Each member of the board needs to lean into his/her role in the managerial relationship with the Director. A manager, a good manager, is clear in the goals of the organization and the resources and supports the employee (the Director) needs to accomplish the goals. Once those goals are agreed upon the manager should always seek to eliminate barriers to success for the Director. We have, as a board, failed to do that consistently as a board. This has often been as a result of delving too deeply and attempting to assert undue influence at the operational and tactical levels of the organization and the work it is charged to do.

Board members are responsible for adopting the annual budget to provide the necessary funding to enable the school system to carry out its functions. In this time of extremely tight resources, what are your thoughts on where efficiencies can be found and where limited dollars must be invested to produce the best results for ALL students?

The Director has done an amazing job in making some difficult decisions, with the full board support: school consolidations, cutting positions at the central office and forgoing some contracts in order to meet a large portion of the budget shortfall.


The limited dollars we have available have to be applied at the greatest point of need for our students – the classroom.

There has been some controversy around the role of public charter schools, yet many of MNPS’s best performing schools are charters. What is your opinion of charter schools and what role should they play in the MNPS system?

It is unfortunate that legislation around charters have created an adversarial relationship between the board and charter operators. Ideally, charters become a lever of change to improve outcomes for students by allowing to pull charters into areas of need versus having them pushed upon us. Being forced into long term contracts, and not having a source of funding that eliminates the negative fiscal impact makes it difficult to view charters as the partners that the original model intended them to be.

Past MPNS school boards have been criticized for internal turmoil and public division. What do school board members need to do to ensure the board stays focused on student achievement?

Well, the answer lies in the question: stay focused on student achievement. Specifically, lean into the role of being a partner with the district in accomplishing the goals set forth in the strategic plan. Ensure that board agenda topics and discussions center on how well we are progressing towards our established KPIs and be clear on what the board should do, how it should respond, when it is evident that we are not trending toward success. If we practice good governance, stay out of attempts to apply inappropriate levels of influence at the operational and tactical levels, the conversations can be on the issues and at the level that allow us to be our most effective.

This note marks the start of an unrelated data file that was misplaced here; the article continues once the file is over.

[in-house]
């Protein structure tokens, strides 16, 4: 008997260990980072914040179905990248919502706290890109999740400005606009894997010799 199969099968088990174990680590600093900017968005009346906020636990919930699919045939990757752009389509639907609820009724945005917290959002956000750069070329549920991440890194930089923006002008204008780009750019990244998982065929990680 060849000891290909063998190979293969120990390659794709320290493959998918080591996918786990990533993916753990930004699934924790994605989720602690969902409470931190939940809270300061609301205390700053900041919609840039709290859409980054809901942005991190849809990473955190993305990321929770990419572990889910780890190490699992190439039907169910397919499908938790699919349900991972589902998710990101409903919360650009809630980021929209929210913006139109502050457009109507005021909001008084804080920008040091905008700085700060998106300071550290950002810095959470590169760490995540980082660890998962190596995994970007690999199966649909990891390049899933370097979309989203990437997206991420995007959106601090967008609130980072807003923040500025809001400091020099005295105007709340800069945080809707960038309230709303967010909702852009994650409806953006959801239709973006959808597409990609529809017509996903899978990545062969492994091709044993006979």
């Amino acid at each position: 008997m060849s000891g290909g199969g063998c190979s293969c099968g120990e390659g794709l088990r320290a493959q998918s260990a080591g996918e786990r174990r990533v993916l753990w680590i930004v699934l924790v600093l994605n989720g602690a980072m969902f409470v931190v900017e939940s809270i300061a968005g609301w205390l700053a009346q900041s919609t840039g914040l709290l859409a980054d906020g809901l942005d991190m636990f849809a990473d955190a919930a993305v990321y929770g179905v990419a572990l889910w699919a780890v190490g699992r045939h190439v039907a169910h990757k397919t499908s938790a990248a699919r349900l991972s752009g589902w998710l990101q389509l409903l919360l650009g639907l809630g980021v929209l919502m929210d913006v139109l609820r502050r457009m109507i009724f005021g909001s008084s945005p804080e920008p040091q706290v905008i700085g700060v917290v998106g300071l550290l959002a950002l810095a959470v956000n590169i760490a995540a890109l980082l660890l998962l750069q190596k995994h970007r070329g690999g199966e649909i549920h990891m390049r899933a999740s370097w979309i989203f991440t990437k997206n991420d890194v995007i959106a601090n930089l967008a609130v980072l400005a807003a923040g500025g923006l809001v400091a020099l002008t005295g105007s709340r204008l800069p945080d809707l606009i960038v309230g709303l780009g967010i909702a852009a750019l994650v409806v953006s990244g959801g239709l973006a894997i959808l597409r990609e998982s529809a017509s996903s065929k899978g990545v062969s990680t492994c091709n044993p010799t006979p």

How can school board members improve transparency and keep families and community members better informed and engaged?

One of the great things that has arisen from the pandemic and the need for social distancing is the leveraging of technology to more readily engage communities and families. The district has hosted several town hall and cluster meetings and have been intentional in engaging board members in those conversations. Additionally, partnering with community organizations to host meetings around specific topics of interest can be an opportunity to keep the district informed.

What is the role of annual assessments related to system accountability, and in evaluating the progress of schools, classrooms, and teachers?

Unfortunately, the state’s annual assessment have been conducted inconsistently and unsuccessfully for several years in a row. And in years when they were administered and results made available, they served to be more punitive that informative. Annual assessments should be able to inform a teacher, school, and district on specific areas and opportunities for improvement – and our current state assessment is not designed to do that. The results on an assessment of any kind should be actionable and made available in a timely manner.

With early school closings this past spring due to COVID-19 and the uncertainties heading into fall – what ideas do you have to urgently and immediately assess and address the likely learning loss that students have experienced and may continue to experience as we wrestle with this pandemic?

The District’s decision to expand the use of FLVS will provide the tools needed to assess the amount of learning loss our students have experience since closure in March of this year. We also planning to spend the first month heavily focusing on the social and emotional needs of our students due to the trauma of a disrupted school year exacerbated by the uncertainties that have resulted. The FLVS system will also allow for individual learning plans to be developed for our students so that both teachers and parents have a clear understanding of the academic gaps that need to be addressed.